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Michael Schumacher enjoyed more wins, more titles and more success than any driver in the history of Formula One but where he ranks in the pantheon of greats will be debated for decades to come.
To his fervent fans the seven time world champion will always be simply the best - a giant whose fame transcends the sport and whose name is familiar even to those with scant passion for motor racing.
'Schumi', 'Schuey', 'The Red Baron', 'Der Weltmeister' (world champion): The German won an unprecedented 91 races and set record after record including five titles in a row with glamour team Ferrari between 2000 and 2004.
In 2002, Schumacher finished every race on the podium and statistically, stands in a class of his own.
The prayers and tide of goodwill messages as the 44-year-old lies in critical condition in hospital in Grenoble after a skiing accident in the French Alps testify to his status and esteem in the sport and beyond.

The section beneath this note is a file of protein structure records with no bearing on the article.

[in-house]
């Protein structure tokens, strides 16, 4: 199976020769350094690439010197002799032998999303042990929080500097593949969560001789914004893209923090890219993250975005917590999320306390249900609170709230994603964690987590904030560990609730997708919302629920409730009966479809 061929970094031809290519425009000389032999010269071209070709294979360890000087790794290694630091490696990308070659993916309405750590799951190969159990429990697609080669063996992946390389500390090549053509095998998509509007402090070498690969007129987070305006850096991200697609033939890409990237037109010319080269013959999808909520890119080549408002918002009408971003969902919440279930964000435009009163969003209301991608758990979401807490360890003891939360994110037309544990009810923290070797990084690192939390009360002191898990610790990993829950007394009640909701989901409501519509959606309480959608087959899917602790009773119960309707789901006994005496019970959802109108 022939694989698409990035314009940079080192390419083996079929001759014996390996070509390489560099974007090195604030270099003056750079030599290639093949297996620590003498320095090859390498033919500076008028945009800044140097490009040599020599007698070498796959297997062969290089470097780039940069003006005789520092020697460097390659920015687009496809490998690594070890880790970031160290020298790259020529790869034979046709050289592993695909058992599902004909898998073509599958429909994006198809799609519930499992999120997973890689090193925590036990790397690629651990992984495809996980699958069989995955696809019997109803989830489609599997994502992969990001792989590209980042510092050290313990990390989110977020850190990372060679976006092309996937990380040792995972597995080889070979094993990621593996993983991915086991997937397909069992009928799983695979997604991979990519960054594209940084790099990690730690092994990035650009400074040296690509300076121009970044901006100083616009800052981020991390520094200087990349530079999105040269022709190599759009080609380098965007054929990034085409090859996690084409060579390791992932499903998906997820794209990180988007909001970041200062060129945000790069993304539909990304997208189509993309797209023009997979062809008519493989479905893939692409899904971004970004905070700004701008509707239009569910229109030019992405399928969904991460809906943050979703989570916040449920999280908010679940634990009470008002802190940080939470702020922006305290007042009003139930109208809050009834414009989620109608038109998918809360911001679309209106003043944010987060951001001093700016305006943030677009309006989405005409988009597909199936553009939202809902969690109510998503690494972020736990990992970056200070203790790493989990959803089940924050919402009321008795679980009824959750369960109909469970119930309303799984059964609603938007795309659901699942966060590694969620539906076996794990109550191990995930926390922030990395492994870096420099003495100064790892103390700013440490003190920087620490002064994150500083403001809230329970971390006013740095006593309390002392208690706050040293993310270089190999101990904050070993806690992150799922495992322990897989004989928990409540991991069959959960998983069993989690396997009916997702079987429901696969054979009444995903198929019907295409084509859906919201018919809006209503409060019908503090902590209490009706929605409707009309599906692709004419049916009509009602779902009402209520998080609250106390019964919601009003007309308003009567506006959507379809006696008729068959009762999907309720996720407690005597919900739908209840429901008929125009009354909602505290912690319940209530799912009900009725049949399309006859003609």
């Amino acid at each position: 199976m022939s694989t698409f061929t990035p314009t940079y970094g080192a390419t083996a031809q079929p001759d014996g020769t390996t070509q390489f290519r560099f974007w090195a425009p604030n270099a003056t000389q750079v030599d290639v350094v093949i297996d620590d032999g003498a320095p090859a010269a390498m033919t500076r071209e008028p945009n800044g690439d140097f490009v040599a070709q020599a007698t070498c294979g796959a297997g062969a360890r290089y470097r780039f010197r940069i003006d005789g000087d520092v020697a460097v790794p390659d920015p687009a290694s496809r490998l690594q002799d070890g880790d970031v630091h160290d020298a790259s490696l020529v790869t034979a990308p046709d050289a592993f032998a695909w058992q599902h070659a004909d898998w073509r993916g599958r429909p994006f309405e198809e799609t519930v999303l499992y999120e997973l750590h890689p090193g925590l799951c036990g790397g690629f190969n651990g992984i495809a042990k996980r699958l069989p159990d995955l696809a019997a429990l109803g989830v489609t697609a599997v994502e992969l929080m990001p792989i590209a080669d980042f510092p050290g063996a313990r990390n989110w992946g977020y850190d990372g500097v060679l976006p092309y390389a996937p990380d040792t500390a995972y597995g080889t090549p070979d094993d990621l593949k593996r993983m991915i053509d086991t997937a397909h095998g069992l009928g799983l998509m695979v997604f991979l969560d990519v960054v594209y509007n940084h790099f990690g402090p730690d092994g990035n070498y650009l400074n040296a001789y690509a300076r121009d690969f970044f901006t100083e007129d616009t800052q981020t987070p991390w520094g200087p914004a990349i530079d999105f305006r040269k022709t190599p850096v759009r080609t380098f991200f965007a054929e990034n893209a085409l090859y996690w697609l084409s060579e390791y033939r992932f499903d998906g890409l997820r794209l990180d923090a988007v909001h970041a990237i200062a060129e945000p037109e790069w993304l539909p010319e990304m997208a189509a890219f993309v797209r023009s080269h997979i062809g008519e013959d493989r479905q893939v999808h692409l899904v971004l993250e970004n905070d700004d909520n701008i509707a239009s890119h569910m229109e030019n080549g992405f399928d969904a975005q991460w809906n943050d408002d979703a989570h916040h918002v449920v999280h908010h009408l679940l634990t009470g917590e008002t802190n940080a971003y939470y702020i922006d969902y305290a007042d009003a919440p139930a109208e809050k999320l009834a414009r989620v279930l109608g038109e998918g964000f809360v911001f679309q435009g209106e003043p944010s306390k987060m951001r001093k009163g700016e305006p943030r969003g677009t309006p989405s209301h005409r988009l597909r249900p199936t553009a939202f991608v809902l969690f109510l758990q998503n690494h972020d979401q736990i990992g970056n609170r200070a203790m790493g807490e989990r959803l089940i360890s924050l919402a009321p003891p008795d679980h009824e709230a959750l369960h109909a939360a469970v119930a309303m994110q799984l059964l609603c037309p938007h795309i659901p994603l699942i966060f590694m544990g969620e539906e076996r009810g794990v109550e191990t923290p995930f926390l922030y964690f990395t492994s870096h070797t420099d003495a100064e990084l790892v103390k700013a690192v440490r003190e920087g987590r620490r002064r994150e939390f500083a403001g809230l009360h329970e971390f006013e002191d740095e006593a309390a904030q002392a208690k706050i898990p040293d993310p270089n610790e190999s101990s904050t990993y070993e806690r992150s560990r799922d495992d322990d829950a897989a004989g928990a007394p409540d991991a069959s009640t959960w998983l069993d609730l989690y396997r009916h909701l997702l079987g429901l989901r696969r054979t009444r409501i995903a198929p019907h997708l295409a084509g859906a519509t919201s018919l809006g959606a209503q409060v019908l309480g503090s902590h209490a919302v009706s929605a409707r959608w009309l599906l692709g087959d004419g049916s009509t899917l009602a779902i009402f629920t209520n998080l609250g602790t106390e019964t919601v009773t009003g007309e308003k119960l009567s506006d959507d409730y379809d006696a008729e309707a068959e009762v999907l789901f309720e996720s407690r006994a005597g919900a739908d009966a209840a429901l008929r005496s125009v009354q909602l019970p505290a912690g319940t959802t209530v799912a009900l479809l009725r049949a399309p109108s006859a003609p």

It seems almost churlish at such a time to point out an alternative view, that his greatness was flawed by favouritism over team mates and a questionable sense of fair play with too many controversies.
The Schumacher Mark II, drove a suitably silver Mercedes, had become a scuffed shadow of the shiny Mark I model who dominated racetracks around the world in the colours of Benetton and Ferrari.
His truly remarkable career will stand as a drama in two parts, with a three-year intermission, that some will see as an entirely fitting outcome for a driver who also divided the sport like few others.
Back in 2006, when Schumacher informed the world that he would be retiring as a Ferrari driver at a Monza news conference after the Italian Grand Prix, it seemed like the end of an era.
He had a string of records to his name, including finishing every race on the podium in 2002 and winning the title with six races to spare. In 2004, he chalked up a record 13 wins with seven of them in a row.